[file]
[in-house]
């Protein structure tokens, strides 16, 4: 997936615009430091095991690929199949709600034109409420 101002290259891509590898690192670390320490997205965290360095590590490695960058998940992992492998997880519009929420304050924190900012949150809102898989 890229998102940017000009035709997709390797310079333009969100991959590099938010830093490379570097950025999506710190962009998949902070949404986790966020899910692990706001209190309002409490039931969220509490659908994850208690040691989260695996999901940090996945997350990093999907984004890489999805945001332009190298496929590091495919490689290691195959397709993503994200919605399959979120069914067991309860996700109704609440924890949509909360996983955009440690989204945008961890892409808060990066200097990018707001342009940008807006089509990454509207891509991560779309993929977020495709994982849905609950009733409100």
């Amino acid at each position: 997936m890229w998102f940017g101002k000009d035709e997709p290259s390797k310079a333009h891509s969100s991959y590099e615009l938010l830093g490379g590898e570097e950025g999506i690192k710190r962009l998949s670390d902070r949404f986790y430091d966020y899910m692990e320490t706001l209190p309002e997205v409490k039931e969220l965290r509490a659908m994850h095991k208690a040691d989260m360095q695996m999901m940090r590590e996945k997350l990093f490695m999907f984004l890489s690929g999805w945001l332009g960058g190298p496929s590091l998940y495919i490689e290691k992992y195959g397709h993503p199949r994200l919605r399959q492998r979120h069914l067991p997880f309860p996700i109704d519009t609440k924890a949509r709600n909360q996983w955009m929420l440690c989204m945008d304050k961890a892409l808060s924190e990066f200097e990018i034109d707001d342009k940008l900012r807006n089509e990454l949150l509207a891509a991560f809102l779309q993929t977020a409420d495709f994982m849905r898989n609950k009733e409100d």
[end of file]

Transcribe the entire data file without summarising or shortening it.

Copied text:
[in-house]
């Protein structure tokens, strides 16, 4: 997936615009430091095991690929199949709600034109409420 101002290259891509590898690192670390320490997205965290360095590590490695960058998940992992492998997880519009929420304050924190900012949150809102898989 890229998102940017000009035709997709390797310079333009969100991959590099938010830093490379570097950025999506710190962009998949902070949404986790966020899910692990706001209190309002409490039931969220509490659908994850208690040691989260695996999901940090996945997350990093999907984004890489999805945001332009190298496929590091495919490689290691195959397709993503994200919605399959979120069914067991309860996700109704609440924890949509909360996983955009440690989204945008961890892409808060990066200097990018707001342009940008807006089509990454509207891509991560779309993929977020495709994982849905609950009733409100």
């Amino acid at each position: 997936m890229w998102f940017g101002k000009d035709e997709p290259s390797k310079a333009h891509s969100s991959y590099e615009l938010l830093g490379g590898e570097e950025g999506i690192k710190r962009l998949s670390d902070r949404f986790y430091d966020y899910m692990e320490t706001l209190p309002e997205v409490k039931e969220l965290r509490a659908m994850h095991k208690a040691d989260m360095q695996m999901m940090r590590e996945k997350l990093f490695m999907f984004l890489s690929g999805w945001l332009g960058g190298p496929s590091l998940y495919i490689e290691k992992y195959g397709h993503p199949r994200l919605r399959q492998r979120h069914l067991p997880f309860p996700i109704d519009t609440k924890a949509r709600n909360q996983w955009m929420l440690c989204m945008d304050k961890a892409l808060s924190e990066f200097e990018i034109d707001d342009k940008l900012r807006n089509e990454l949150l509207a891509a991560f809102l779309q993929t977020a409420d495709f994982m849905r898989n609950k009733e409100d």